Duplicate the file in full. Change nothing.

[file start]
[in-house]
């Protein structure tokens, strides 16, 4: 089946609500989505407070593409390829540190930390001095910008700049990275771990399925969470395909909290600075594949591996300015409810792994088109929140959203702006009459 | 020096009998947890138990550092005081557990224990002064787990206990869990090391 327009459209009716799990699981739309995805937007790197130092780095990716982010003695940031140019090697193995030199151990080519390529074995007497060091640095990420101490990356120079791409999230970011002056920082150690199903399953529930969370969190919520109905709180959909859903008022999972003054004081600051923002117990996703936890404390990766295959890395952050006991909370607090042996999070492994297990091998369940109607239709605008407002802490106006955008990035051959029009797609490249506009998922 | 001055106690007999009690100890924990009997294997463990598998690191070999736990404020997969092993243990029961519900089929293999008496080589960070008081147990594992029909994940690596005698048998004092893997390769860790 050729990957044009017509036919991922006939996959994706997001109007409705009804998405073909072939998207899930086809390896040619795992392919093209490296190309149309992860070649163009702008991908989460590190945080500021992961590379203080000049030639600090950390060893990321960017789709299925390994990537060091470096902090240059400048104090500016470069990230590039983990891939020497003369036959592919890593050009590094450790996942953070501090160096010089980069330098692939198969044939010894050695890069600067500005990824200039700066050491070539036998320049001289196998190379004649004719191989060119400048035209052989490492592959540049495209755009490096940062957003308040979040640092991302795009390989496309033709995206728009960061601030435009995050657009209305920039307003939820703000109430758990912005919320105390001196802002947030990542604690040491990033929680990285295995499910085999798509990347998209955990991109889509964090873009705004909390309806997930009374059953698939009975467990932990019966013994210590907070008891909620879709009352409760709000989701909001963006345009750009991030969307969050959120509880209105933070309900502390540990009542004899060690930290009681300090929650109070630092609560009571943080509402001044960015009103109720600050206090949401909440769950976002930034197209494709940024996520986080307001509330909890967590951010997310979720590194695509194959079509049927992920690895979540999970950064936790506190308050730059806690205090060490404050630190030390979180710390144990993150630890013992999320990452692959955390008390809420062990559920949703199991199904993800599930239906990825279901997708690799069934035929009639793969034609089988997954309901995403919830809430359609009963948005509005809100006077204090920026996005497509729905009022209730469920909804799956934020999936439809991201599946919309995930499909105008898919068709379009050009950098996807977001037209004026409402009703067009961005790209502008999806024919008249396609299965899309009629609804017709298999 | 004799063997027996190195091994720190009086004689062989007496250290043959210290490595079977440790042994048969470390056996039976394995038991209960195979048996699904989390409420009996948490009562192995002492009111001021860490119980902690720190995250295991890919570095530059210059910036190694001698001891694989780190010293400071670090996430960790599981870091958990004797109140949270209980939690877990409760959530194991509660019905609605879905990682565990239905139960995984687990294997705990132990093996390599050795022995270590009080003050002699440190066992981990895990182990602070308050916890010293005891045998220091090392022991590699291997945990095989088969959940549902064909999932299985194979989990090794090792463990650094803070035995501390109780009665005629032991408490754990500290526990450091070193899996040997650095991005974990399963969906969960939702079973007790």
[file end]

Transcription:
[in-house]
């Protein structure tokens, strides 16, 4: 089946609500989505407070593409390829540190930390001095910008700049990275771990399925969470395909909290600075594949591996300015409810792994088109929140959203702006009459 | 020096009998947890138990550092005081557990224990002064787990206990869990090391 327009459209009716799990699981739309995805937007790197130092780095990716982010003695940031140019090697193995030199151990080519390529074995007497060091640095990420101490990356120079791409999230970011002056920082150690199903399953529930969370969190919520109905709180959909859903008022999972003054004081600051923002117990996703936890404390990766295959890395952050006991909370607090042996999070492994297990091998369940109607239709605008407002802490106006955008990035051959029009797609490249506009998922 | 001055106690007999009690100890924990009997294997463990598998690191070999736990404020997969092993243990029961519900089929293999008496080589960070008081147990594992029909994940690596005698048998004092893997390769860790 050729990957044009017509036919991922006939996959994706997001109007409705009804998405073909072939998207899930086809390896040619795992392919093209490296190309149309992860070649163009702008991908989460590190945080500021992961590379203080000049030639600090950390060893990321960017789709299925390994990537060091470096902090240059400048104090500016470069990230590039983990891939020497003369036959592919890593050009590094450790996942953070501090160096010089980069330098692939198969044939010894050695890069600067500005990824200039700066050491070539036998320049001289196998190379004649004719191989060119400048035209052989490492592959540049495209755009490096940062957003308040979040640092991302795009390989496309033709995206728009960061601030435009995050657009209305920039307003939820703000109430758990912005919320105390001196802002947030990542604690040491990033929680990285295995499910085999798509990347998209955990991109889509964090873009705004909390309806997930009374059953698939009975467990932990019966013994210590907070008891909620879709009352409760709000989701909001963006345009750009991030969307969050959120509880209105933070309900502390540990009542004899060690930290009681300090929650109070630092609560009571943080509402001044960015009103109720600050206090949401909440769950976002930034197209494709940024996520986080307001509330909890967590951010997310979720590194695509194959079509049927992920690895979540999970950064936790506190308050730059806690205090060490404050630190030390979180710390144990993150630890013992999320990452692959955390008390809420062990559920949703199991199904993800599930239906990825279901997708690799069934035929009639793969034609089988997954309901995403919830809430359609009963948005509005809100006077204090920026996005497509729905009022209730469920909804799956934020999936439809991201599946919309995930499909105008898919068709379009050009950098996807977001037209004026409402009703067009961005790209502008999806024919008249396609299965899309009629609804017709298999 | 004799063997027996190195091994720190009086004689062989007496250290043959210290490595079977440790042994048969470390056996039976394995038991209960195979048996699904989390409420009996948490009562192995002492009111001021860490119980902690720190995250295991890919570095530059210059910036190694001698001891694989780190010293400071670090996430960790599981870091958990004797109140949270209980939690877990409760959530194991509660019905609605879905990682565990239905139960995984687990294997705990132990093996390599050795022995270590009080003050002699440190066992981990895990182990602070308050916890010293005891045998220091090392022991590699291997945990095989088969959940549902064909999932299985194979989990090794090792463990650094803070035995501390109780009665005629032991408490754990500290526990450091070193899996040997650095991005974990399963969906969960939702079973007790």